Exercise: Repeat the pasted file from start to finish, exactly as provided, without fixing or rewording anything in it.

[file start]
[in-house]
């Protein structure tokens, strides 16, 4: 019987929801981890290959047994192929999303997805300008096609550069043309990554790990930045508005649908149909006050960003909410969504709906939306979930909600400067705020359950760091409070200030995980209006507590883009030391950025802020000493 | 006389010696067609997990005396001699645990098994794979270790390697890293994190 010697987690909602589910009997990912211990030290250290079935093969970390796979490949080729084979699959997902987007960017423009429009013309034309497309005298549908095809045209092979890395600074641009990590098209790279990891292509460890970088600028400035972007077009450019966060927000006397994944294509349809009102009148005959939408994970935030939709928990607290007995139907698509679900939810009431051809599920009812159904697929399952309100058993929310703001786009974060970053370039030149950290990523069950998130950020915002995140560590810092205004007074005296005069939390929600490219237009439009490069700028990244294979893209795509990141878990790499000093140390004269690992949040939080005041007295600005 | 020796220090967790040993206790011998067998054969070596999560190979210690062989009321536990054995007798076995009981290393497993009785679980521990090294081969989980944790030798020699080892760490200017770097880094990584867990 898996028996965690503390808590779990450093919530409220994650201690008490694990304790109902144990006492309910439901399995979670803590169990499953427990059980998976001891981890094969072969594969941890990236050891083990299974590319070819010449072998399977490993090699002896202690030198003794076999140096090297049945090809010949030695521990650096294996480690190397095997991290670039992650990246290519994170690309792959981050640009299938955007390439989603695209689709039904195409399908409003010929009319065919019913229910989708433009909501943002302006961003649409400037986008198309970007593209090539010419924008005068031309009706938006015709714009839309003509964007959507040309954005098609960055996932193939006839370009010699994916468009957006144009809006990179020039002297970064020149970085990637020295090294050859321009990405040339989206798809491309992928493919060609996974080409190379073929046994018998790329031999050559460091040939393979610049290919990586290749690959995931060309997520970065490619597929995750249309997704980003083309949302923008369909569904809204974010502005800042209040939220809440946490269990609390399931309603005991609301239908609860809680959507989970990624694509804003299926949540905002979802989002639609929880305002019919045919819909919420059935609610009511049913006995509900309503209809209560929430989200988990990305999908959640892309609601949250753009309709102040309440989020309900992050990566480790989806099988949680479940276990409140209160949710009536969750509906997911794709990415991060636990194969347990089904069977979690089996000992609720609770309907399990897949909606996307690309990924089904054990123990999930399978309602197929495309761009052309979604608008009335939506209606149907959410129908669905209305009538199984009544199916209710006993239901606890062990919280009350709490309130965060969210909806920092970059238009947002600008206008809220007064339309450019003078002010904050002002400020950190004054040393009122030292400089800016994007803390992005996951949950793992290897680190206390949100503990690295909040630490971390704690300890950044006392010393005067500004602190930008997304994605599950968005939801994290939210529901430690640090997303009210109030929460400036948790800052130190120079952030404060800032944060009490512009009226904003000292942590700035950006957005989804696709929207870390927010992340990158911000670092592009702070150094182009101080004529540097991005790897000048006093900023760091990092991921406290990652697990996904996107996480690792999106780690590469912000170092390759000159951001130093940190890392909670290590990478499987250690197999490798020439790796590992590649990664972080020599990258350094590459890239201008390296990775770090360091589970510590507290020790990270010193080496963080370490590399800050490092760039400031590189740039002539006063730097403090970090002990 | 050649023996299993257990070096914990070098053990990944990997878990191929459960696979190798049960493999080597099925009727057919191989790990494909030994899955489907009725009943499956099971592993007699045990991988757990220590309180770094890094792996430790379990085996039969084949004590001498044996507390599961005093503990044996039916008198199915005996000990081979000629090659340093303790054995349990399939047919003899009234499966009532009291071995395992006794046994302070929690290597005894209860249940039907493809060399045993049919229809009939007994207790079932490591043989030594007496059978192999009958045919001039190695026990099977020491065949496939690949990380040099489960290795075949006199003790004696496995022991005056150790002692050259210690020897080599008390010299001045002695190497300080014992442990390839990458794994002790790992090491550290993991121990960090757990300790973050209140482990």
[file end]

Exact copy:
[in-house]
């Protein structure tokens, strides 16, 4: 019987929801981890290959047994192929999303997805300008096609550069043309990554790990930045508005649908149909006050960003909410969504709906939306979930909600400067705020359950760091409070200030995980209006507590883009030391950025802020000493 | 006389010696067609997990005396001699645990098994794979270790390697890293994190 010697987690909602589910009997990912211990030290250290079935093969970390796979490949080729084979699959997902987007960017423009429009013309034309497309005298549908095809045209092979890395600074641009990590098209790279990891292509460890970088600028400035972007077009450019966060927000006397994944294509349809009102009148005959939408994970935030939709928990607290007995139907698509679900939810009431051809599920009812159904697929399952309100058993929310703001786009974060970053370039030149950290990523069950998130950020915002995140560590810092205004007074005296005069939390929600490219237009439009490069700028990244294979893209795509990141878990790499000093140390004269690992949040939080005041007295600005 | 020796220090967790040993206790011998067998054969070596999560190979210690062989009321536990054995007798076995009981290393497993009785679980521990090294081969989980944790030798020699080892760490200017770097880094990584867990 898996028996965690503390808590779990450093919530409220994650201690008490694990304790109902144990006492309910439901399995979670803590169990499953427990059980998976001891981890094969072969594969941890990236050891083990299974590319070819010449072998399977490993090699002896202690030198003794076999140096090297049945090809010949030695521990650096294996480690190397095997991290670039992650990246290519994170690309792959981050640009299938955007390439989603695209689709039904195409399908409003010929009319065919019913229910989708433009909501943002302006961003649409400037986008198309970007593209090539010419924008005068031309009706938006015709714009839309003509964007959507040309954005098609960055996932193939006839370009010699994916468009957006144009809006990179020039002297970064020149970085990637020295090294050859321009990405040339989206798809491309992928493919060609996974080409190379073929046994018998790329031999050559460091040939393979610049290919990586290749690959995931060309997520970065490619597929995750249309997704980003083309949302923008369909569904809204974010502005800042209040939220809440946490269990609390399931309603005991609301239908609860809680959507989970990624694509804003299926949540905002979802989002639609929880305002019919045919819909919420059935609610009511049913006995509900309503209809209560929430989200988990990305999908959640892309609601949250753009309709102040309440989020309900992050990566480790989806099988949680479940276990409140209160949710009536969750509906997911794709990415991060636990194969347990089904069977979690089996000992609720609770309907399990897949909606996307690309990924089904054990123990999930399978309602197929495309761009052309979604608008009335939506209606149907959410129908669905209305009538199984009544199916209710006993239901606890062990919280009350709490309130965060969210909806920092970059238009947002600008206008809220007064339309450019003078002010904050002002400020950190004054040393009122030292400089800016994007803390992005996951949950793992290897680190206390949100503990690295909040630490971390704690300890950044006392010393005067500004602190930008997304994605599950968005939801994290939210529901430690640090997303009210109030929460400036948790800052130190120079952030404060800032944060009490512009009226904003000292942590700035950006957005989804696709929207870390927010992340990158911000670092592009702070150094182009101080004529540097991005790897000048006093900023760091990092991921406290990652697990996904996107996480690792999106780690590469912000170092390759000159951001130093940190890392909670290590990478499987250690197999490798020439790796590992590649990664972080020599990258350094590459890239201008390296990775770090360091589970510590507290020790990270010193080496963080370490590399800050490092760039400031590189740039002539006063730097403090970090002990 | 050649023996299993257990070096914990070098053990990944990997878990191929459960696979190798049960493999080597099925009727057919191989790990494909030994899955489907009725009943499956099971592993007699045990991988757990220590309180770094890094792996430790379990085996039969084949004590001498044996507390599961005093503990044996039916008198199915005996000990081979000629090659340093303790054995349990399939047919003899009234499966009532009291071995395992006794046994302070929690290597005894209860249940039907493809060399045993049919229809009939007994207790079932490591043989030594007496059978192999009958045919001039190695026990099977020491065949496939690949990380040099489960290795075949006199003790004696496995022991005056150790002692050259210690020897080599008390010299001045002695190497300080014992442990390839990458794994002790790992090491550290993991121990960090757990300790973050209140482990």